Narcissi and scillas
The snow has melted and the snowdrops and narcissi are upright again. In fact many of the snowdrops are well past their best but their lush foliage still makes a statement. The narcissi on the other hand have come into their own so the garden is Easter-ready, abounding with cheerful nodding daffodils. I have more than 40 varieties, generally purchased from Avon or Broadleigh bulbs over the years. I still prefer the small ones especially the cyclamineus cultivars (Div 6) such as ‘Mite’ , a small cyclamineus that I planted in the damp bed. Narcissus nanus ‘Midget’ (Div 1) in the rock bed really is a midget, a trumpet daffodil only 10cm high.
I am thrilled that Narcissus fernandesii var. cordubensis (Div 13) has flowered. This delicate little daffodil (25cm high) has narrow thread-like leaves and scented flowers about 3cm in diameter. I planted it under the multi-stemmed Himalayan Birch (Betula utilis var. jacquemontii) which is just mature enough to start to show some striking patches of white bark. A few of the brilliant blue flowers of Scilla siberica have also emerged. Perhaps one day I will have swathes of both beneath the silvery bark of the mature tree, but I am afraid that I may have to wait some time.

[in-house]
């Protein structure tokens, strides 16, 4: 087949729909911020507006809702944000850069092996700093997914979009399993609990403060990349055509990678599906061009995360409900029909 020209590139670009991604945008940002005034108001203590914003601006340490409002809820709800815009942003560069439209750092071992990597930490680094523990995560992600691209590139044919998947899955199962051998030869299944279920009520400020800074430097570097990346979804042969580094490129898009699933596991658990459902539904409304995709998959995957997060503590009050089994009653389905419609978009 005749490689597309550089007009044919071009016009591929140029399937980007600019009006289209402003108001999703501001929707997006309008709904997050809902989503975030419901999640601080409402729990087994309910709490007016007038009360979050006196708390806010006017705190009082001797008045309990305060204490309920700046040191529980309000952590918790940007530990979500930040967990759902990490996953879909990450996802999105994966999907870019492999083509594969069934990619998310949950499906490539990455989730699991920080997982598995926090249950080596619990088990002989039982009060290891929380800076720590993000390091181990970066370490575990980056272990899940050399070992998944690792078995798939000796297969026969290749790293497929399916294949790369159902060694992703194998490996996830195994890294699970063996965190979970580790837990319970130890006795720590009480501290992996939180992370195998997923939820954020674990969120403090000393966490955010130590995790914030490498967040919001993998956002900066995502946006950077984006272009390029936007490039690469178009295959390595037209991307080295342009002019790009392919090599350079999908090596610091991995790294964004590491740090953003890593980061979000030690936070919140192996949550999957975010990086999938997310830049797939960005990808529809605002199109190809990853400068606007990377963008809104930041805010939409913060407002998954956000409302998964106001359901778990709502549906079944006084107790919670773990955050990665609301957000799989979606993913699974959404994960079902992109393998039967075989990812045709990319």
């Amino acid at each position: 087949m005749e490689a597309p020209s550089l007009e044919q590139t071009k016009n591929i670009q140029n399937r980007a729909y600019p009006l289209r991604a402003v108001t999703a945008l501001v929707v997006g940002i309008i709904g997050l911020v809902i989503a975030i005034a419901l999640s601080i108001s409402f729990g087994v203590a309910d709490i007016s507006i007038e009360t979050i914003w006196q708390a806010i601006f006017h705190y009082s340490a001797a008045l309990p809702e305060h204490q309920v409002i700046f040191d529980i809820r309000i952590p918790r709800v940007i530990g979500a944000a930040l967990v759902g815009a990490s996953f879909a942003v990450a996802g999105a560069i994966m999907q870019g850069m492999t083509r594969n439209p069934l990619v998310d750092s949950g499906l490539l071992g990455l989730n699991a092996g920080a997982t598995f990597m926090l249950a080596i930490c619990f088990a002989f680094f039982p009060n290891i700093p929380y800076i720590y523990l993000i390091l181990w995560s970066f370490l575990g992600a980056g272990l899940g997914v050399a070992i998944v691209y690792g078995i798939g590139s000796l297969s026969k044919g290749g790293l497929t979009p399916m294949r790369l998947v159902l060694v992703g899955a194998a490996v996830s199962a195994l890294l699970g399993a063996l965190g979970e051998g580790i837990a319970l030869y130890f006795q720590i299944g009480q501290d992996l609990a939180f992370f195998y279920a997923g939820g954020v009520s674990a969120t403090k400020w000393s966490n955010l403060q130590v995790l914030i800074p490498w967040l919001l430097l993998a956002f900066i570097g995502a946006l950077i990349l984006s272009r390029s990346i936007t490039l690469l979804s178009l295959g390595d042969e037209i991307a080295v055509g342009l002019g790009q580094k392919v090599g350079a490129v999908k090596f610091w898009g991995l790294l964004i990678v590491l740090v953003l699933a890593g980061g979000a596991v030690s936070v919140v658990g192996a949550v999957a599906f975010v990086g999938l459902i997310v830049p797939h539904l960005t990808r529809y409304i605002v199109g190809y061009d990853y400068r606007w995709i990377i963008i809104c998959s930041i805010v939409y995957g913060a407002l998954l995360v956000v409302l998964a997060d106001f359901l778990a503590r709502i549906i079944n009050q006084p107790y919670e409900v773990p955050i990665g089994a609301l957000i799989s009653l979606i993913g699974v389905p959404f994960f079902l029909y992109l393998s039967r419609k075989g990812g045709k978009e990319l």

Daphnes and sweet perfume
The clusters of pink flowers on Daphne odora ‘Aureomarginata’ in the gravel bed perfume the air by the front door, particularly in the evenings. Daphnes may be short-lived but this one is easy to grow from cuttings so I shall take some later in the year. The fragrant purplish flowers on Daphne mezereum appear before the leaves and also offer a welcome splash of winter colour along with their scent. I have just planted a D. mezereum f. alba (no more than a twig at the moment but flowering nevertheless), which has fragrant white flowers. Eventually it and an even more tiny specimen of Daphne retusa I have just planted, will fill the space which once held the Garrya elliptica. As Marina Schinz said “Gardening is an exercise in optimism. Sometimes, it is a triumph of hope over experience.”
The garden is open for the NGS charities and the British Skin Foundation on April 8th so we are keeping our fingers crossed for good weather and a good turnout of visitors. Despite the cold, I think there will be plenty to see………but there is still a lot to do.